2008 were issued by foreign borrowers. All told, foreign issuers – which have included not just Australian banks but also South Korean industrial giants and the government of Thailand – sold a record US$13.5bn worth of bonds in Japan during the first half of 2008. However, Samurai bonds are not a get-out-of-jail-free card for every bank: the domestic market for the product, which consists not just of institutional but individual investors as well, remains skittish about the borrowers with less-than-sterling credit. Experts suggest that US-based banks, with their billions of dollars in writedowns associated with the sub-prime crisis would have a hard time raising money in this environment. “Because the major banks have broken ground in the Samurai market by selling good-size deals, it’s a natural evolution for regional banks to follow suit,” Craig Saalmann, a credit strategist at JPMorgan, recently told the International Herald Tribune. “They benefit from a good bid in Japan with a flight to quality because

Effect of the Paperless Share Certificate System on Pledged Shares

T

he paperless share certificate system (“Paperless System”) is expected to be implemented in January 2009. Upon implementation of the Paperless System, all share certificates of listed companies will automatically become invalid and banks will face the problem of how they can best protect their present security interest in the shares of listed companies. It is common practice for a bank to accept shares from a borrower as collateral against a loan. In the majority of cases, a borrower will not want the bank registered as a pledgee on the pledged share issuer’s list of shareholders. Consequently, the bank will only receive and hold the share certificates (“Ryakushiki Shichi”), allowing a borrower to exercise a shareholder’s right while keeping it hidden from others, including the issuer. Because borrowers fear that knowledge of shares being used as collateral will create an impression of poor financial conditions, this is a particularly advantageous practice. When the Paperless System is implemented, however, it is possible that share pledges will be invalidated. To avoid such a consequence, there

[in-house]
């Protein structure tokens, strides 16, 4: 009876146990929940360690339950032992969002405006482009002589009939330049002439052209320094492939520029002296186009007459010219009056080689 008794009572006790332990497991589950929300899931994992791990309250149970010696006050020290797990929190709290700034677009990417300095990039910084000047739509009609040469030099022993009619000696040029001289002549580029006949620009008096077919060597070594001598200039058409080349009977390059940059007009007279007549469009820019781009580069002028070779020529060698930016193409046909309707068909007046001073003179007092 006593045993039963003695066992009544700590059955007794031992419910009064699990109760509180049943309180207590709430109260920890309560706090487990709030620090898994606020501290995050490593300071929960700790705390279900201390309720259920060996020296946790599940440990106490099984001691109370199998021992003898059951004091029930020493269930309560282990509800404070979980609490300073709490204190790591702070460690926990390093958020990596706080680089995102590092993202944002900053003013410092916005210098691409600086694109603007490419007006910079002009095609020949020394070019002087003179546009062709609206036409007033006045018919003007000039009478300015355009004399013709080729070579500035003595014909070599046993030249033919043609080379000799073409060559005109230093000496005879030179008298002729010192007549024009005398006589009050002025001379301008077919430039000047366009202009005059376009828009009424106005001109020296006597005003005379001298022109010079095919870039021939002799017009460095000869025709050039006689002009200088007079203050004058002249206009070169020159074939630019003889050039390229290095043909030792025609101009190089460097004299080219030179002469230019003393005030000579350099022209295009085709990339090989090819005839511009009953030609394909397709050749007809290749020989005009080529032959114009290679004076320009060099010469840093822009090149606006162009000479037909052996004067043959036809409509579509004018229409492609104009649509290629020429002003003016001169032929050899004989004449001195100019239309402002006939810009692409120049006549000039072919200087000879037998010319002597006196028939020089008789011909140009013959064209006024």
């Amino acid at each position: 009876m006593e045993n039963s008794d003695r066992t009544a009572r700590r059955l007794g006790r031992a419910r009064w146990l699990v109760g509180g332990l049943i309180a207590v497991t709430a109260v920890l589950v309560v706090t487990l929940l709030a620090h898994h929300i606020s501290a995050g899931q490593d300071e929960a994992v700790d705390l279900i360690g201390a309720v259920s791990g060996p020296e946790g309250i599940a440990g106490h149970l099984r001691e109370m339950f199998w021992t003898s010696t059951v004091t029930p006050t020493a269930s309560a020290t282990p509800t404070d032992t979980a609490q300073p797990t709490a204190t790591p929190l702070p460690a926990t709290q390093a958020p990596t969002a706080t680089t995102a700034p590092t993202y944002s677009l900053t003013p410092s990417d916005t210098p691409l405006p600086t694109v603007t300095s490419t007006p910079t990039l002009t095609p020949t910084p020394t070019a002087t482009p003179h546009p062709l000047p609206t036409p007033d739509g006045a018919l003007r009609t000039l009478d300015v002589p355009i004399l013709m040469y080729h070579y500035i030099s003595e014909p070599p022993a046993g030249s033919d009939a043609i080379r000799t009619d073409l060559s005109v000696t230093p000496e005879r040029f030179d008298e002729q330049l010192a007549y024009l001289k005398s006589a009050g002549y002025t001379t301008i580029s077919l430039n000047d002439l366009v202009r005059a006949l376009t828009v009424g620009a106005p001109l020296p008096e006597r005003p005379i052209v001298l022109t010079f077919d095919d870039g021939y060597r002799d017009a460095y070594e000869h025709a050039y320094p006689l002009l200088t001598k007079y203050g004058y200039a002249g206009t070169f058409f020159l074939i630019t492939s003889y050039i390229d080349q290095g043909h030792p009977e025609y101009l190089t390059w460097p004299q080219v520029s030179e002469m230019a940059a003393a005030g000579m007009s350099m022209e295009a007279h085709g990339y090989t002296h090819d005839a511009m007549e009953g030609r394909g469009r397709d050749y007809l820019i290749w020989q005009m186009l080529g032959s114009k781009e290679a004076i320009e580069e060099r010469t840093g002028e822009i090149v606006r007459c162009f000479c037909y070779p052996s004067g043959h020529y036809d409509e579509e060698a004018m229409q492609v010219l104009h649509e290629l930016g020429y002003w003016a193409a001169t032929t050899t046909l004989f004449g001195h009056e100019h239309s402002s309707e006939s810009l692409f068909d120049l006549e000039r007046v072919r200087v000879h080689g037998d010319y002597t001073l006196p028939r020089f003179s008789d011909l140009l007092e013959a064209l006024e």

www.legalbusinessonline.com